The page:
Reynolds is a contemporary favorite among Irish landscape designers and was the first Irish winner of a Chelsea Flower Show Gold Medal for garden design. She started her career during the late 1990s designing gardens in Dublin. Later in her career, she discovered that the wilderness is her true inspiration, and endeavored to bring back through her designs the connection between people and nature.
Her garden Tearmann sí – A Celtic Sanctuary, inspired by her love of Irish mythology, granted her the first prize at the Chelsea Flower Show and a commission to design the Botanical gardens at Kew in London inspired by a poem by W.B. Yeats. She currently specializes in healing gardens, incorporating native Irish plants as well as stones and sculptures.

Pamela Burton
Another American figure, Pamela Burton is an environmental designer and architect by education and a landscape architect by professional formation. She earned her bachelor’s and master’s degrees from the University of California, Los Angeles, and established her landscape architecture firm, Pamela Burton and Company, in Santa Monica.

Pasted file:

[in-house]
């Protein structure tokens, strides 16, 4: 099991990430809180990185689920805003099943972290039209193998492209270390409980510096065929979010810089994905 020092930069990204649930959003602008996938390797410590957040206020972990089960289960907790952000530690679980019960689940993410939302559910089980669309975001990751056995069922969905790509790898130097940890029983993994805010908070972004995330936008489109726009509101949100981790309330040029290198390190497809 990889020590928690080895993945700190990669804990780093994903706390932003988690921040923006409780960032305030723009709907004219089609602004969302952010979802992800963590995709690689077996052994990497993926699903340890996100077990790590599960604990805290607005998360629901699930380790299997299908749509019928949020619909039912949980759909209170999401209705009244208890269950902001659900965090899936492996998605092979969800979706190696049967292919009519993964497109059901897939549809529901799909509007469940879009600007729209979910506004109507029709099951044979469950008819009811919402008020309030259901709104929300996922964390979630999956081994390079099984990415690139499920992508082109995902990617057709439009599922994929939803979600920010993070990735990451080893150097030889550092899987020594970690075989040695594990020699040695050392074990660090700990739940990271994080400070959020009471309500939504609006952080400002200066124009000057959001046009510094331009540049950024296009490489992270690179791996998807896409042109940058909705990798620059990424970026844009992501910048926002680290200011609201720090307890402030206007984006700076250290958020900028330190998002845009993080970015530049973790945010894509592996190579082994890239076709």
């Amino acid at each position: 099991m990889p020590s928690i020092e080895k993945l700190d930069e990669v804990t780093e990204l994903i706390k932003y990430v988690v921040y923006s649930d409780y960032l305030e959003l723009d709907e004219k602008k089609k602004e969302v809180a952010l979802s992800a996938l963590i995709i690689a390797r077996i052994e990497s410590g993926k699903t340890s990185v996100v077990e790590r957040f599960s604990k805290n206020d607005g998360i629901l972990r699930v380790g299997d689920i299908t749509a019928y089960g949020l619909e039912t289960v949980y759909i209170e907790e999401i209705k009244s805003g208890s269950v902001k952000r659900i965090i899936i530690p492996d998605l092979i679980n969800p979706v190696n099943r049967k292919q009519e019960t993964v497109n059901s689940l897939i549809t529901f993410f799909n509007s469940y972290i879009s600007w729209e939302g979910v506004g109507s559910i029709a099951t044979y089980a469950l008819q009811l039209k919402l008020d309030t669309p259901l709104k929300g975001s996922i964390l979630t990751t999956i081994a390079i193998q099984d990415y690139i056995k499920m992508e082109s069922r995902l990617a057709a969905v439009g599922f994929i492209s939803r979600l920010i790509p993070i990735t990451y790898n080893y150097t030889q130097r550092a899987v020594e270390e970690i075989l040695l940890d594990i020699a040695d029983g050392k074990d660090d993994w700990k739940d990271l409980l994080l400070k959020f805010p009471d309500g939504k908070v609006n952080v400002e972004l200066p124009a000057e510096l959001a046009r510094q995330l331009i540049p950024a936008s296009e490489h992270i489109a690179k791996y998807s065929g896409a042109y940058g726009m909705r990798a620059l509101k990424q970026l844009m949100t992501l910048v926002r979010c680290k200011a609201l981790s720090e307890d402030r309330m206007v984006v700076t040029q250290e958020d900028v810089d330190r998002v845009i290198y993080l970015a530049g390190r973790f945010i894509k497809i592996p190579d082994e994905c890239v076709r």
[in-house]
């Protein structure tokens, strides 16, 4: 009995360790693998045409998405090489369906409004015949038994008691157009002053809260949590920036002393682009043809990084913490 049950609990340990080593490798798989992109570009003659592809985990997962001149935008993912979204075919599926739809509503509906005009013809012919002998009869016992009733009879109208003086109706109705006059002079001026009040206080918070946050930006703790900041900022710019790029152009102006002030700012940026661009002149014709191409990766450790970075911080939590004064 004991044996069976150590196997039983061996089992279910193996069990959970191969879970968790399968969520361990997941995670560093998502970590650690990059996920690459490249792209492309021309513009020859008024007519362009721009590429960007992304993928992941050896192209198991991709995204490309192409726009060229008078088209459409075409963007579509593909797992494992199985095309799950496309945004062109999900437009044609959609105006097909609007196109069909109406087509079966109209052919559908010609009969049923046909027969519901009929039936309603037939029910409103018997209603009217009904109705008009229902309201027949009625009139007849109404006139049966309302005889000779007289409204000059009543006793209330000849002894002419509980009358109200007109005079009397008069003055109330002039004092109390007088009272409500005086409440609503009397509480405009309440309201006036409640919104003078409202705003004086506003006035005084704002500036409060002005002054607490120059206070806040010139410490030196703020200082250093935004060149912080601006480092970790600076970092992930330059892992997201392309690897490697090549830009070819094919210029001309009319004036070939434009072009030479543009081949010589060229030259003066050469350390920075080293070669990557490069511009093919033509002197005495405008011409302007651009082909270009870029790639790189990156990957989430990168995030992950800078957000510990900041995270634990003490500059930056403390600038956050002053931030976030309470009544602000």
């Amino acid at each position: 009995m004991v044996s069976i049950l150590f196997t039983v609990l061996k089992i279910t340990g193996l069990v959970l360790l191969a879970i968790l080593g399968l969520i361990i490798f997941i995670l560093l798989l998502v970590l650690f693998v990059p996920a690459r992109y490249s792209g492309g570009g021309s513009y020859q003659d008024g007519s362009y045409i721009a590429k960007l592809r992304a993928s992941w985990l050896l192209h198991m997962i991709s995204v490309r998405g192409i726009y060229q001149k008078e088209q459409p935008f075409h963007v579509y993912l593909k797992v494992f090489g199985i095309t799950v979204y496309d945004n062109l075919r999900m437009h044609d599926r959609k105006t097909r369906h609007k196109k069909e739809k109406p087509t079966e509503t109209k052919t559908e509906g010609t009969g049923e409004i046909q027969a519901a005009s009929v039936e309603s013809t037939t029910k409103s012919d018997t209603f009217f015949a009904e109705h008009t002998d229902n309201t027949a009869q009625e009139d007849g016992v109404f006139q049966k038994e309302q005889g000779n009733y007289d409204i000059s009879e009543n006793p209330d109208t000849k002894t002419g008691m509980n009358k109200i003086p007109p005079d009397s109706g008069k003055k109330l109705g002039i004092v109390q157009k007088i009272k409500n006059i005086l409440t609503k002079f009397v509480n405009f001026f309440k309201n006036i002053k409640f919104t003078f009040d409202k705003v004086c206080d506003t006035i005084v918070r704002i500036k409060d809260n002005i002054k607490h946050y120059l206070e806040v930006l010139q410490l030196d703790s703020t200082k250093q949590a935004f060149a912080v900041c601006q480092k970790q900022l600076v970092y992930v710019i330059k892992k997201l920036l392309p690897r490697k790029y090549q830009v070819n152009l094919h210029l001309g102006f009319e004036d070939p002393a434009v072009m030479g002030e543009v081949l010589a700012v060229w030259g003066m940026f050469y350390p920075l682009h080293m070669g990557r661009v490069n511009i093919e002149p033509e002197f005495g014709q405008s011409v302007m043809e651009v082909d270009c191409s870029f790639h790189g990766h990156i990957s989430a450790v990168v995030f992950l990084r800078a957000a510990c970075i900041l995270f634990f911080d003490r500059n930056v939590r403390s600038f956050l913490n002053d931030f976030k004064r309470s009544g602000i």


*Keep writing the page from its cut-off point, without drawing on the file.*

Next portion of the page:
Her interdisciplinary background shines through her projects. Works dealing with the public realm, such as a park catering to the employees of the Bechkman Coulter Research Campus in Brea or courtyards for the Santa Monica Public Library, are designed with the aim of connecting the interior function of the buildings with their surrounding landscapes. The private gardens, created to compliment or frame the architecture of the houses, comprise a variety of native plants and environmentally sensitive designs.

Kathryn Gustafson